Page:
2017 February Issue
of The Sermon Mall

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Simeon And A Way Of Getting Old

Luke 2:22-34

A young man was describing his ninety-one year old grandfather who lived in a nursing home. Christmas day the grandfather had a stroke and lost most of his right side. He also has cancer of the bladder. When the young man and his mother visited the old man, they were astonished. "When I first heard about the stroke, I was stunned and sad because I figured it meant the end of my grandfather. I mean, how can you flirt with only half your body? Then when I got there and saw him winking with one eye, and giving me the same big hello he always gives me, I—well—I was just astonished. I couldn't find any place to be sad."

There is nothing sadder than a sad old man and nothing happier than a happy old man. Compare King Lear to Tevye if you don't believe me. Or listen to people's stories about their own past. If there is a happy old man or woman in a person's past, they speak about that person so often that it will make you dizzy. When happiness has blessed a generation, there is frequently the fear that people aren't really telling the truth, that they are romanticizing their past, so often do they stop you in your tracks with a story from long ago. The reverse is also true: when people are not blessed with happy grandparents, they sound like they are making up stories also with the size of their despair. College admissions people look frequently at this matter and unfortunately try to measure it. Many say they can predict happiness and productivity in a student if that student has positive stories about their grandparents. Interestingly they don't care too much about the students' parents and whether or not they have a good relationship with them. People aren't expected to do that!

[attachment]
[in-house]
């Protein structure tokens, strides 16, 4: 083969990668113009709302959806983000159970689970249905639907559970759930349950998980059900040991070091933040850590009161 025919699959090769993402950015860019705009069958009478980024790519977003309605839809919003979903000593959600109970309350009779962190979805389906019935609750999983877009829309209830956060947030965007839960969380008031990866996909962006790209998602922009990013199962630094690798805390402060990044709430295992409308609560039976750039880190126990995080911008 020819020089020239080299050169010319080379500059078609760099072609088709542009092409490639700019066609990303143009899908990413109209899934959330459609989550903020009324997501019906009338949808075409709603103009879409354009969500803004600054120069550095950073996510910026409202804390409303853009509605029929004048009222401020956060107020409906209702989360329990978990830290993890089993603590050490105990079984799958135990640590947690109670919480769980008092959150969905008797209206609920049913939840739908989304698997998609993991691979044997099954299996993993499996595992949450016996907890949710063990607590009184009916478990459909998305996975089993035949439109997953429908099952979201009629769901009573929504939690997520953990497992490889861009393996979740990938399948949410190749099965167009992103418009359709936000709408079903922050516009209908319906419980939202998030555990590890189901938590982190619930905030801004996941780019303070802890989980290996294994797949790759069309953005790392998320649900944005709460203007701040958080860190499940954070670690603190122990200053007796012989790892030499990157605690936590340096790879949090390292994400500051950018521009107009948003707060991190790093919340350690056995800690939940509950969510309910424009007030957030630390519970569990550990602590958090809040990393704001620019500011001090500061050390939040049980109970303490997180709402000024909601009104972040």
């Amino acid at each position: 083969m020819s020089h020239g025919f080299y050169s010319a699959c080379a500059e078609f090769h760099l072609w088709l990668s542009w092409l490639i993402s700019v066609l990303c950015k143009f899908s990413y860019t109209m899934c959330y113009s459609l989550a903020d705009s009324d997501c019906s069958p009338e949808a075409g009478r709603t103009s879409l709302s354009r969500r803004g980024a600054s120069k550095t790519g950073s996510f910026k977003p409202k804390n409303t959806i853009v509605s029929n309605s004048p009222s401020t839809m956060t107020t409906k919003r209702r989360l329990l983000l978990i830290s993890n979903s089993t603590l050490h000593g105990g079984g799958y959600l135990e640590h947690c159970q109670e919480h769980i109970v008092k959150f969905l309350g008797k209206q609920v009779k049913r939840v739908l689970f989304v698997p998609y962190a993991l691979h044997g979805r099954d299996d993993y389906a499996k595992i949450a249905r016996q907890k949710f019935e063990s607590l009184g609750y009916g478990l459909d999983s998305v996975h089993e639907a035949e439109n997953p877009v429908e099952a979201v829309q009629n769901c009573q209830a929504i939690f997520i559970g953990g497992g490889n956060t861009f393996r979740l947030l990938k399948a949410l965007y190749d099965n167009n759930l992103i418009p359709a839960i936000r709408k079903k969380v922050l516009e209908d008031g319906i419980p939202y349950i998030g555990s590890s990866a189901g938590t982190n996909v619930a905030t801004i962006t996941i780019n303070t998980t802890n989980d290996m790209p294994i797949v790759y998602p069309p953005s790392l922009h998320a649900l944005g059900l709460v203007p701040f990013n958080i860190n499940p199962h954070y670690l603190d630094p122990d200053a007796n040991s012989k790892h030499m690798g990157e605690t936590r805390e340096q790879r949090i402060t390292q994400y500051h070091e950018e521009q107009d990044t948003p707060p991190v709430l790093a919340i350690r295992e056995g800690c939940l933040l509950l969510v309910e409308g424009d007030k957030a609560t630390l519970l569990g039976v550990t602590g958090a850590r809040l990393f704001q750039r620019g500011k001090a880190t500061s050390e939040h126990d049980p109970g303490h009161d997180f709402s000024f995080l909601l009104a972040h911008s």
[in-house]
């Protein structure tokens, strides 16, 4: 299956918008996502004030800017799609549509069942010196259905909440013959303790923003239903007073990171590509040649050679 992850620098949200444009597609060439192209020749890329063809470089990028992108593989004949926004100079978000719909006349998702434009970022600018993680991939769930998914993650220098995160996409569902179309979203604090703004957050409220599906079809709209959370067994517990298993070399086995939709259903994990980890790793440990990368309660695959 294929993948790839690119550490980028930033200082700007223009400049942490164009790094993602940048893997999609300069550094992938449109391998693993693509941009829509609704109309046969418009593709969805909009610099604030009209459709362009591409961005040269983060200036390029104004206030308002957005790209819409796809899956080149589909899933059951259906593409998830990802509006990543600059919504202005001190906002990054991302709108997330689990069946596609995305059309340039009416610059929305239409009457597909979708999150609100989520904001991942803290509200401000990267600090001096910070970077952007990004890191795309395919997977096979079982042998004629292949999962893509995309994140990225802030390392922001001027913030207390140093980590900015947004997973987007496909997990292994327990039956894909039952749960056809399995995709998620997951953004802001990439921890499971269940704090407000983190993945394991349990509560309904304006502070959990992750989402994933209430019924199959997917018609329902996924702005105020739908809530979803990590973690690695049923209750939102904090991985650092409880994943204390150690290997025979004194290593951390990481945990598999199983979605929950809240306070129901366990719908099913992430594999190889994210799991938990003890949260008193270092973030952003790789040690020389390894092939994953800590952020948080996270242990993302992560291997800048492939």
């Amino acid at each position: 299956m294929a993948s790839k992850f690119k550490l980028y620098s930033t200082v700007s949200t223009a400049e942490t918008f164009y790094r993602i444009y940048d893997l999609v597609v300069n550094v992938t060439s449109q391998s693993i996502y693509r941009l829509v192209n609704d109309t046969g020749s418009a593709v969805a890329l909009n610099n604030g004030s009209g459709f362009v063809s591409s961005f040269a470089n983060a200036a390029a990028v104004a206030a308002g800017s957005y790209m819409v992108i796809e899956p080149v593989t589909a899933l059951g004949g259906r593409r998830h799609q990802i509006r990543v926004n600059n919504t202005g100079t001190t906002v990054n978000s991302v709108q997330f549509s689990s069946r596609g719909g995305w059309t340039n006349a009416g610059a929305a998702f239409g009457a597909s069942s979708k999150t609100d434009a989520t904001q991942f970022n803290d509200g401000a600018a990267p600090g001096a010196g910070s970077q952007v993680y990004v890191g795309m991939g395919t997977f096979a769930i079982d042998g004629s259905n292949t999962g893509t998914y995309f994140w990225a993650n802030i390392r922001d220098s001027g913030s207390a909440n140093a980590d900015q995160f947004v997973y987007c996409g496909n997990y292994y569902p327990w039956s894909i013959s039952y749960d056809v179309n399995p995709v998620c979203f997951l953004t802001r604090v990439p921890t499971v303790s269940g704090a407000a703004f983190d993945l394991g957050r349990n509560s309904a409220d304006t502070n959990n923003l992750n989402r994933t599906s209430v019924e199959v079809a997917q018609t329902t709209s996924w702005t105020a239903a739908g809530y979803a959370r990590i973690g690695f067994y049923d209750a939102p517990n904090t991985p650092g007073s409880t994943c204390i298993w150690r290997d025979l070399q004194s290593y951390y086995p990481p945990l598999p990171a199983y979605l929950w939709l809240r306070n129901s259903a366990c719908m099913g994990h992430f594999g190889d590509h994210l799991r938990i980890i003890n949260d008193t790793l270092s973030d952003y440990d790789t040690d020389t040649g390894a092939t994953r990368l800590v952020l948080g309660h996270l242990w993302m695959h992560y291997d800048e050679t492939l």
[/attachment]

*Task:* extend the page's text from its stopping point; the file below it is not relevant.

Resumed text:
Simeon was already a happy old man when he met Jesus. He was just and devout. He was waiting for the consolation of Jerusalem and the Holy Ghost was upon him. Quite a biography if you ask me in four short lines.

Just and devout means that he went to synagogue every day. Jewish men didn't have to go every single day but the most devout did. The figure reminds me of the way many Catholic people talk about their grandparents. I, of course, only hear them when they come here to be married, having been rejected by the Catholic Church because of divorce or some other similar thing. Like college admissions people, I am likely to ask questions about grandparents as a way of finding out capacity for happiness in marriage. Frequently this line of questioning results in some embarrassment. People will say, "my grandmother made mass every day, now look at me." Without getting in to all the issues involved with latter day Catholics, at least see this one through their eyes. Their grandparents frequently had a way of being devout. They no longer do. The absence of a way of being devout is a serious problem for them. Simeon did not have that problem. He had a way of being devout, and he used it.

The second thing we know about Simeon is that he was waiting for the consolation of Jerusalem—another great line. Scratch a happy old man, and you'll find hope. Scratch a sad one, and you'll find despair. Despair is expressed most often like this, "Things aren't as good as they used to be." The bread is bad. The coffee is bad. The cars are bad, etc. Simeon may have agreed with this general line of reasoning. When we are told that he was waiting for the consolation of his hometown, we are given another angle on the general problem of things worsening. Simeon knows things are worsening but instead of despairing he is waiting for their improvement. He is waiting for the consolation that he really believes is coming: his stake is in the future not in the past.